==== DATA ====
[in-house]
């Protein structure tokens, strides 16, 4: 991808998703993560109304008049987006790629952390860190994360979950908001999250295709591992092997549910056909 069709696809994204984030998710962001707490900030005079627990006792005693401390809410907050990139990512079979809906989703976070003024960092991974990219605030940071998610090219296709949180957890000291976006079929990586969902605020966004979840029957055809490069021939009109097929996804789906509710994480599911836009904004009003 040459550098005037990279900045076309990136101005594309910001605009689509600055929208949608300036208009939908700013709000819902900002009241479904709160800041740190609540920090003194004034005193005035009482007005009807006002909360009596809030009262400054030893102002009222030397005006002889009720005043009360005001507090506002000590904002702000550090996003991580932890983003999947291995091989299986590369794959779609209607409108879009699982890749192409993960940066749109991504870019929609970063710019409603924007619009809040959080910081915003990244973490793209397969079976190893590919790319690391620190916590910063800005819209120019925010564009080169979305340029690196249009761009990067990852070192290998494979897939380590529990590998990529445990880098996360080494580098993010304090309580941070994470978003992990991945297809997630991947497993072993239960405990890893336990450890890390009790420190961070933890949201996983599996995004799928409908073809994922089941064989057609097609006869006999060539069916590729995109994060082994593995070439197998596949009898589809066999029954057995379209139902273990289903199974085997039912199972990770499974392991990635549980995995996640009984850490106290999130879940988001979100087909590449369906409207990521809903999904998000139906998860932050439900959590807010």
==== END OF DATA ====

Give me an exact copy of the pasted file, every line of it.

[in-house]
């Protein structure tokens, strides 16, 4: 991808998703993560109304008049987006790629952390860190994360979950908001999250295709591992092997549910056909 069709696809994204984030998710962001707490900030005079627990006792005693401390809410907050990139990512079979809906989703976070003024960092991974990219605030940071998610090219296709949180957890000291976006079929990586969902605020966004979840029957055809490069021939009109097929996804789906509710994480599911836009904004009003 040459550098005037990279900045076309990136101005594309910001605009689509600055929208949608300036208009939908700013709000819902900002009241479904709160800041740190609540920090003194004034005193005035009482007005009807006002909360009596809030009262400054030893102002009222030397005006002889009720005043009360005001507090506002000590904002702000550090996003991580932890983003999947291995091989299986590369794959779609209607409108879009699982890749192409993960940066749109991504870019929609970063710019409603924007619009809040959080910081915003990244973490793209397969079976190893590919790319690391620190916590910063800005819209120019925010564009080169979305340029690196249009761009990067990852070192290998494979897939380590529990590998990529445990880098996360080494580098993010304090309580941070994470978003992990991945297809997630991947497993072993239960405990890893336990450890890390009790420190961070933890949201996983599996995004799928409908073809994922089941064989057609097609006869006999060539069916590729995109994060082994593995070439197998596949009898589809066999029954057995379209139902273990289903199974085997039912199972990770499974392991990635549980995995996640009984850490106290999130879940988001979100087909590449369906409207990521809903999904998000139906998860932050439900959590807010």